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American Mathematical Monthly -JANUARY 2007

January 2007

Attainable Patterns in Alien Tiles
Peter Maier and Werner Nickel
[email protected]
[email protected]
This article considers generalizations of a board game called Alien Tiles, which is available on the internet at http://www.alientiles.com. The aim of this game is to attain a given pattern from an initial pattern. A criterion for the attainability of patterns is presented together with an algorithm for obtaining a given pattern from the initial pattern. From this a general formula for the proportion of attainable patterns in the set of all patterns is derived.

 

Nonlinear Oscillators at Our Fingertips: Descriptive Summary
Tanya Leise and Andrew Cohen
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Did you know that you have nonlinearity in your fingertips? We describe a simple experiment that almost anyone can do and that reveals the essential nonlinearity of the human neuromuscular system. We analyze a differential equations model of the oscillatory finger motions in the experiment as an introduction to the magical world of coupled nonlinear oscillators and phase transitions. This modeling exercise leads to reflections on the roles of mathematical modeling in advancing our understanding of coordinated movement and, more generally, of pattern formation in complex systems.

 

Solving the Quartic with a Pencil
David Auckly
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It is well known that there is a formula that expresses the roots of a general quartic as a function of the coefficients using only addition, subtraction, multiplication, division, and extraction of roots. This paper uses the derivation of this formula as a place to introduce and describe the geometry of Lefschetz papers.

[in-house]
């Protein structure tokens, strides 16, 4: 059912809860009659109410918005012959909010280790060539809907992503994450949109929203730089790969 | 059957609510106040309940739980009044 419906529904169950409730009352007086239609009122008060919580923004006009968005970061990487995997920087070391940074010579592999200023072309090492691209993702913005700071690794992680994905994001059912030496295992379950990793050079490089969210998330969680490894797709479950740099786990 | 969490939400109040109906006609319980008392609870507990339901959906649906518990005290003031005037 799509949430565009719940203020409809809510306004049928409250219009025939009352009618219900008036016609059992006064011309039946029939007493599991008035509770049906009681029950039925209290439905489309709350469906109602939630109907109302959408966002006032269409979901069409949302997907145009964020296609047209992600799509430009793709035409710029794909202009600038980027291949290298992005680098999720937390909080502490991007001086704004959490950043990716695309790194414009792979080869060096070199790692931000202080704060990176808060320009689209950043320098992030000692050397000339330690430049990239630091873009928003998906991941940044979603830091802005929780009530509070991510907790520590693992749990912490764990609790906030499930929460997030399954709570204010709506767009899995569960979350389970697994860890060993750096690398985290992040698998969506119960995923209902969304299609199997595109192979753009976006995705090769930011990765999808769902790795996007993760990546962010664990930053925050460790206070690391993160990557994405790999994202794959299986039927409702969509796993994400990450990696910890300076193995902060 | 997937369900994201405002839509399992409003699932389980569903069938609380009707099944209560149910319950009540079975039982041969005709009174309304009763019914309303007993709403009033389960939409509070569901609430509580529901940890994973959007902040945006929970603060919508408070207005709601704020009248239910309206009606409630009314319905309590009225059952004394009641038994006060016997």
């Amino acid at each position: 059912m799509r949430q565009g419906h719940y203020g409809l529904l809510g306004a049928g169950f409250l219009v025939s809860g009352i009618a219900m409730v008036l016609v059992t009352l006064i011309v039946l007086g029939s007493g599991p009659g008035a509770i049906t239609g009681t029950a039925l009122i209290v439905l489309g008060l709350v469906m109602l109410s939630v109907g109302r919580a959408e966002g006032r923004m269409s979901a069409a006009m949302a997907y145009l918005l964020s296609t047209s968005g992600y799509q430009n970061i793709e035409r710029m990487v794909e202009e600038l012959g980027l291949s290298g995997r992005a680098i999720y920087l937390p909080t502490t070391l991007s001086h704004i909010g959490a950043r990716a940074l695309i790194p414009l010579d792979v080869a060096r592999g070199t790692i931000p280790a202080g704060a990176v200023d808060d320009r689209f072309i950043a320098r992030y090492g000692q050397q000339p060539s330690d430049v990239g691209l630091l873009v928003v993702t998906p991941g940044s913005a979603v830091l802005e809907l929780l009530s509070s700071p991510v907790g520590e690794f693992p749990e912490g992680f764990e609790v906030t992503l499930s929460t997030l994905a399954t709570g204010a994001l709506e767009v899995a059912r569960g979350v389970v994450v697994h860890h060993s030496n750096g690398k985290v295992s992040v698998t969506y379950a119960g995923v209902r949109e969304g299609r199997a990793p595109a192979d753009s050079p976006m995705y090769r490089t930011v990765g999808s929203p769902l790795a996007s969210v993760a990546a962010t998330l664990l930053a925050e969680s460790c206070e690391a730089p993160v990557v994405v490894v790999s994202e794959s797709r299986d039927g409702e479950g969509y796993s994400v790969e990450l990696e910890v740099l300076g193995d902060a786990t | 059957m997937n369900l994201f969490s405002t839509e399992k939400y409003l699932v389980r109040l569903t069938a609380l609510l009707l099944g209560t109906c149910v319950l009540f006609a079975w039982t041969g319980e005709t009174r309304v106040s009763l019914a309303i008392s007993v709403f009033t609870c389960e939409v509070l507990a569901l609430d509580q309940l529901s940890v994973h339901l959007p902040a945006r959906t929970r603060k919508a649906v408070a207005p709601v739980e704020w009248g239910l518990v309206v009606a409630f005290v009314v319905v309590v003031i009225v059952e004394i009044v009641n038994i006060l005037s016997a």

The Method of Coefficients
Donatella Merlini, Renzo Sprugnoli, and Maria Cecilia Verri
[email protected], [email protected],[email protected]
The paper gives an account of the "method of coefficients" due to G. P. Egorychev. The method is used, often without any explicit reference, in the practice of formal power series and generating functions, both in combinatorics and in the analysis of algorithms. Here we show how we can start with a restricted series of general rules and proceed to obtain many results in these fields. Special emphasis is given to the rules of convolution, composition, and inversion, and to the evaluation of combinatorial sums.

 

Notes

When Does Convergence in the Mean Imply Uniform Convergence?
William F. Ford and James A. Pennline
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The Koch Curve: A Geometric Proof
Sime Ungar
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A Characterization of Ellipses
Dong-Soo Kim and Young Ho Kim
[email protected], [email protected]

A Class of Dirichlet Series Integrals
Jonathan M. Borwein
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Problems and Solutions

Reviews

A First Course in Modular Forms.
By Fred Diamond and Jerry Shurman
Reviewed by Fernando Q. Gouvêa
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